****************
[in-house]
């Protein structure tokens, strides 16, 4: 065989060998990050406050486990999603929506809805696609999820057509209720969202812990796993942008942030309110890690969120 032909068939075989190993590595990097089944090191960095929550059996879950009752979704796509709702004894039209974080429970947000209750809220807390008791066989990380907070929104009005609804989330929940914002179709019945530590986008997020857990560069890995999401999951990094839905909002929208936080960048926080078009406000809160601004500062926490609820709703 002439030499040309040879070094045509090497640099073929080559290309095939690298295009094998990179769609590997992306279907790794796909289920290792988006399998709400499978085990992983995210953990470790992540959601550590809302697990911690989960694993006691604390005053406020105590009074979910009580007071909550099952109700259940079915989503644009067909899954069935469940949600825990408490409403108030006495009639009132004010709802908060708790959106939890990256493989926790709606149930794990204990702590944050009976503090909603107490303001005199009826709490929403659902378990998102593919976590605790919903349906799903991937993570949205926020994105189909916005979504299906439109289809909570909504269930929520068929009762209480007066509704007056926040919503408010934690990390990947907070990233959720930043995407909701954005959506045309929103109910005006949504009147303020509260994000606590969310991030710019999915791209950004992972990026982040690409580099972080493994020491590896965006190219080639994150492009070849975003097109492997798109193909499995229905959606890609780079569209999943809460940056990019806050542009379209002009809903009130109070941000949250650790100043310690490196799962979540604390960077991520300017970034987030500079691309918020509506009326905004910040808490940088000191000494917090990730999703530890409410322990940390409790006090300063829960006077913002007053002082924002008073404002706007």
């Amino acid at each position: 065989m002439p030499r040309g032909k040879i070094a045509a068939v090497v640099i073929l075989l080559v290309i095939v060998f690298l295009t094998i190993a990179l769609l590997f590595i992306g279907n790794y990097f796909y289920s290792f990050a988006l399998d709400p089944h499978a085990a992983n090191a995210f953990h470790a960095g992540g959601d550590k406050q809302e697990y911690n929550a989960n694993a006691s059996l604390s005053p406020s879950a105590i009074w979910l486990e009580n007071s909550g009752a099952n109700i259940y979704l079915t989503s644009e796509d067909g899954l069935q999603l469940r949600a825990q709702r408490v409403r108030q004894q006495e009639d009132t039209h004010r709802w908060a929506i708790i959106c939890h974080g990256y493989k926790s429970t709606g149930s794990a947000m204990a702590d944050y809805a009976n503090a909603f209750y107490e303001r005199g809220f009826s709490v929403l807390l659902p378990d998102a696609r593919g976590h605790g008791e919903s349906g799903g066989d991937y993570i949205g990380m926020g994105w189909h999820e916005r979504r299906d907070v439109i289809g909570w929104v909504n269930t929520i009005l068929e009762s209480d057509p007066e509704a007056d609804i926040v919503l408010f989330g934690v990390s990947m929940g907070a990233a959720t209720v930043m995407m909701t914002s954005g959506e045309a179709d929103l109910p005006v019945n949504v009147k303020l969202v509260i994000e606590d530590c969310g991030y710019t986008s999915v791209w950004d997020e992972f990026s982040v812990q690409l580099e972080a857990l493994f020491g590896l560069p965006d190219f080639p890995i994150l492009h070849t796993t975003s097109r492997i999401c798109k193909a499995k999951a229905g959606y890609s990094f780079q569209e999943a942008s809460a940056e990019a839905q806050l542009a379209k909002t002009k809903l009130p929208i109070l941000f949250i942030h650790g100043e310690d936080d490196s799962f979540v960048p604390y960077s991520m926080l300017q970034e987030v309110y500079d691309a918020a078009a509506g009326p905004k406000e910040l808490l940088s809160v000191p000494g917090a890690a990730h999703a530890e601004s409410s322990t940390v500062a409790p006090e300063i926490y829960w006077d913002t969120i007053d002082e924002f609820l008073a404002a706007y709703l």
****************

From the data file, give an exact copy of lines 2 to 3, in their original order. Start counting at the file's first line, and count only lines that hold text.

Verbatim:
């Protein structure tokens, strides 16, 4: 065989060998990050406050486990999603929506809805696609999820057509209720969202812990796993942008942030309110890690969120 032909068939075989190993590595990097089944090191960095929550059996879950009752979704796509709702004894039209974080429970947000209750809220807390008791066989990380907070929104009005609804989330929940914002179709019945530590986008997020857990560069890995999401999951990094839905909002929208936080960048926080078009406000809160601004500062926490609820709703 002439030499040309040879070094045509090497640099073929080559290309095939690298295009094998990179769609590997992306279907790794796909289920290792988006399998709400499978085990992983995210953990470790992540959601550590809302697990911690989960694993006691604390005053406020105590009074979910009580007071909550099952109700259940079915989503644009067909899954069935469940949600825990408490409403108030006495009639009132004010709802908060708790959106939890990256493989926790709606149930794990204990702590944050009976503090909603107490303001005199009826709490929403659902378990998102593919976590605790919903349906799903991937993570949205926020994105189909916005979504299906439109289809909570909504269930929520068929009762209480007066509704007056926040919503408010934690990390990947907070990233959720930043995407909701954005959506045309929103109910005006949504009147303020509260994000606590969310991030710019999915791209950004992972990026982040690409580099972080493994020491590896965006190219080639994150492009070849975003097109492997798109193909499995229905959606890609780079569209999943809460940056990019806050542009379209002009809903009130109070941000949250650790100043310690490196799962979540604390960077991520300017970034987030500079691309918020509506009326905004910040808490940088000191000494917090990730999703530890409410322990940390409790006090300063829960006077913002007053002082924002008073404002706007």
């Amino acid at each position: 065989m002439p030499r040309g032909k040879i070094a045509a068939v090497v640099i073929l075989l080559v290309i095939v060998f690298l295009t094998i190993a990179l769609l590997f590595i992306g279907n790794y990097f796909y289920s290792f990050a988006l399998d709400p089944h499978a085990a992983n090191a995210f953990h470790a960095g992540g959601d550590k406050q809302e697990y911690n929550a989960n694993a006691s059996l604390s005053p406020s879950a105590i009074w979910l486990e009580n007071s909550g009752a099952n109700i259940y979704l079915t989503s644009e796509d067909g899954l069935q999603l469940r949600a825990q709702r408490v409403r108030q004894q006495e009639d009132t039209h004010r709802w908060a929506i708790i959106c939890h974080g990256y493989k926790s429970t709606g149930s794990a947000m204990a702590d944050y809805a009976n503090a909603f209750y107490e303001r005199g809220f009826s709490v929403l807390l659902p378990d998102a696609r593919g976590h605790g008791e919903s349906g799903g066989d991937y993570i949205g990380m926020g994105w189909h999820e916005r979504r299906d907070v439109i289809g909570w929104v909504n269930t929520i009005l068929e009762s209480d057509p007066e509704a007056d609804i926040v919503l408010f989330g934690v990390s990947m929940g907070a990233a959720t209720v930043m995407m909701t914002s954005g959506e045309a179709d929103l109910p005006v019945n949504v009147k303020l969202v509260i994000e606590d530590c969310g991030y710019t986008s999915v791209w950004d997020e992972f990026s982040v812990q690409l580099e972080a857990l493994f020491g590896l560069p965006d190219f080639p890995i994150l492009h070849t796993t975003s097109r492997i999401c798109k193909a499995k999951a229905g959606y890609s990094f780079q569209e999943a942008s809460a940056e990019a839905q806050l542009a379209k909002t002009k809903l009130p929208i109070l941000f949250i942030h650790g100043e310690d936080d490196s799962f979540v960048p604390y960077s991520m926080l300017q970034e987030v309110y500079d691309a918020a078009a509506g009326p905004k406000e910040l808490l940088s809160v000191p000494g917090a890690a990730h999703a530890e601004s409410s322990t940390v500062a409790p006090e300063i926490y829960w006077d913002t969120i007053d002082e924002f609820l008073a404002a706007y709703l």